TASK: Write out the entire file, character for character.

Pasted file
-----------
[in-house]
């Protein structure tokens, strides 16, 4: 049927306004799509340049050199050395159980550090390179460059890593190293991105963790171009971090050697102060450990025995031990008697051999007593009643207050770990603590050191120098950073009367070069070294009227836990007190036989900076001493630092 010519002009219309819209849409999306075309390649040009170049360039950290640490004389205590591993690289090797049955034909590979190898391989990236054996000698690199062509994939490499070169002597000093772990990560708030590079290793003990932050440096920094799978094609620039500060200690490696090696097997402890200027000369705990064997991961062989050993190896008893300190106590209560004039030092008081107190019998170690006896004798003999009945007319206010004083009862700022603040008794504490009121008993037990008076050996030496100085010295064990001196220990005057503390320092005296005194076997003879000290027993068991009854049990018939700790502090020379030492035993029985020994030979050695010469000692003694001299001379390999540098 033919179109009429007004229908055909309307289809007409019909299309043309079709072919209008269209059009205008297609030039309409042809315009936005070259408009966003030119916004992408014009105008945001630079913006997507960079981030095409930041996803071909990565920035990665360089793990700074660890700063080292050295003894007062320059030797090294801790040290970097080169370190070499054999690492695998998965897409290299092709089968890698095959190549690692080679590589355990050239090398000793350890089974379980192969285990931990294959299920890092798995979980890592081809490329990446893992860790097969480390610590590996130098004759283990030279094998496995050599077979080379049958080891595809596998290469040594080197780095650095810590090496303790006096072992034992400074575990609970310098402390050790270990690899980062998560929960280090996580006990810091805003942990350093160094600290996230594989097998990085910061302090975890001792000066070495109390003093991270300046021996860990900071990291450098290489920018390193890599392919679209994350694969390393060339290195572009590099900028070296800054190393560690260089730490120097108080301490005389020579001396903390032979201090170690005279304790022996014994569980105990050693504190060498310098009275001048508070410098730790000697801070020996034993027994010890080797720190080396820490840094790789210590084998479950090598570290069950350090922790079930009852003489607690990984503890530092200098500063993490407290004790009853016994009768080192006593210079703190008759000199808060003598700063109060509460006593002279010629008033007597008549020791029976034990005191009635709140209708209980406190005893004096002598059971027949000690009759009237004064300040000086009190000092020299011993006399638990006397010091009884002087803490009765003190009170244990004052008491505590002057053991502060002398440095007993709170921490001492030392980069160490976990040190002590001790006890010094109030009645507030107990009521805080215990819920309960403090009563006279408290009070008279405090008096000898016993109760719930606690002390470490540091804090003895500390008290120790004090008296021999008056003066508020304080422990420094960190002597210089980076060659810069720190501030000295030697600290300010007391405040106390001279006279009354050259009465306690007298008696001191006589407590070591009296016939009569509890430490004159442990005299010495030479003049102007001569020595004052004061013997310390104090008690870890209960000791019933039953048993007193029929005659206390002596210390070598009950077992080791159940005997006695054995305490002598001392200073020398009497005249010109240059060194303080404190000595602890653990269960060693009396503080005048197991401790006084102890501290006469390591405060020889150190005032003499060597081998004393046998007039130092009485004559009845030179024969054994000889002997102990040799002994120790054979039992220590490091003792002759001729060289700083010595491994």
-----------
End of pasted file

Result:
[in-house]
């Protein structure tokens, strides 16, 4: 049927306004799509340049050199050395159980550090390179460059890593190293991105963790171009971090050697102060450990025995031990008697051999007593009643207050770990603590050191120098950073009367070069070294009227836990007190036989900076001493630092 010519002009219309819209849409999306075309390649040009170049360039950290640490004389205590591993690289090797049955034909590979190898391989990236054996000698690199062509994939490499070169002597000093772990990560708030590079290793003990932050440096920094799978094609620039500060200690490696090696097997402890200027000369705990064997991961062989050993190896008893300190106590209560004039030092008081107190019998170690006896004798003999009945007319206010004083009862700022603040008794504490009121008993037990008076050996030496100085010295064990001196220990005057503390320092005296005194076997003879000290027993068991009854049990018939700790502090020379030492035993029985020994030979050695010469000692003694001299001379390999540098 033919179109009429007004229908055909309307289809007409019909299309043309079709072919209008269209059009205008297609030039309409042809315009936005070259408009966003030119916004992408014009105008945001630079913006997507960079981030095409930041996803071909990565920035990665360089793990700074660890700063080292050295003894007062320059030797090294801790040290970097080169370190070499054999690492695998998965897409290299092709089968890698095959190549690692080679590589355990050239090398000793350890089974379980192969285990931990294959299920890092798995979980890592081809490329990446893992860790097969480390610590590996130098004759283990030279094998496995050599077979080379049958080891595809596998290469040594080197780095650095810590090496303790006096072992034992400074575990609970310098402390050790270990690899980062998560929960280090996580006990810091805003942990350093160094600290996230594989097998990085910061302090975890001792000066070495109390003093991270300046021996860990900071990291450098290489920018390193890599392919679209994350694969390393060339290195572009590099900028070296800054190393560690260089730490120097108080301490005389020579001396903390032979201090170690005279304790022996014994569980105990050693504190060498310098009275001048508070410098730790000697801070020996034993027994010890080797720190080396820490840094790789210590084998479950090598570290069950350090922790079930009852003489607690990984503890530092200098500063993490407290004790009853016994009768080192006593210079703190008759000199808060003598700063109060509460006593002279010629008033007597008549020791029976034990005191009635709140209708209980406190005893004096002598059971027949000690009759009237004064300040000086009190000092020299011993006399638990006397010091009884002087803490009765003190009170244990004052008491505590002057053991502060002398440095007993709170921490001492030392980069160490976990040190002590001790006890010094109030009645507030107990009521805080215990819920309960403090009563006279408290009070008279405090008096000898016993109760719930606690002390470490540091804090003895500390008290120790004090008296021999008056003066508020304080422990420094960190002597210089980076060659810069720190501030000295030697600290300010007391405040106390001279006279009354050259009465306690007298008696001191006589407590070591009296016939009569509890430490004159442990005299010495030479003049102007001569020595004052004061013997310390104090008690870890209960000791019933039953048993007193029929005659206390002596210390070598009950077992080791159940005997006695054995305490002598001392200073020398009497005249010109240059060194303080404190000595602890653990269960060693009396503080005048197991401790006084102890501290006469390591405060020889150190005032003499060597081998004393046998007039130092009485004559009845030179024969054994000889002997102990040799002994120790054979039992220590490091003792002759001729060289700083010595491994």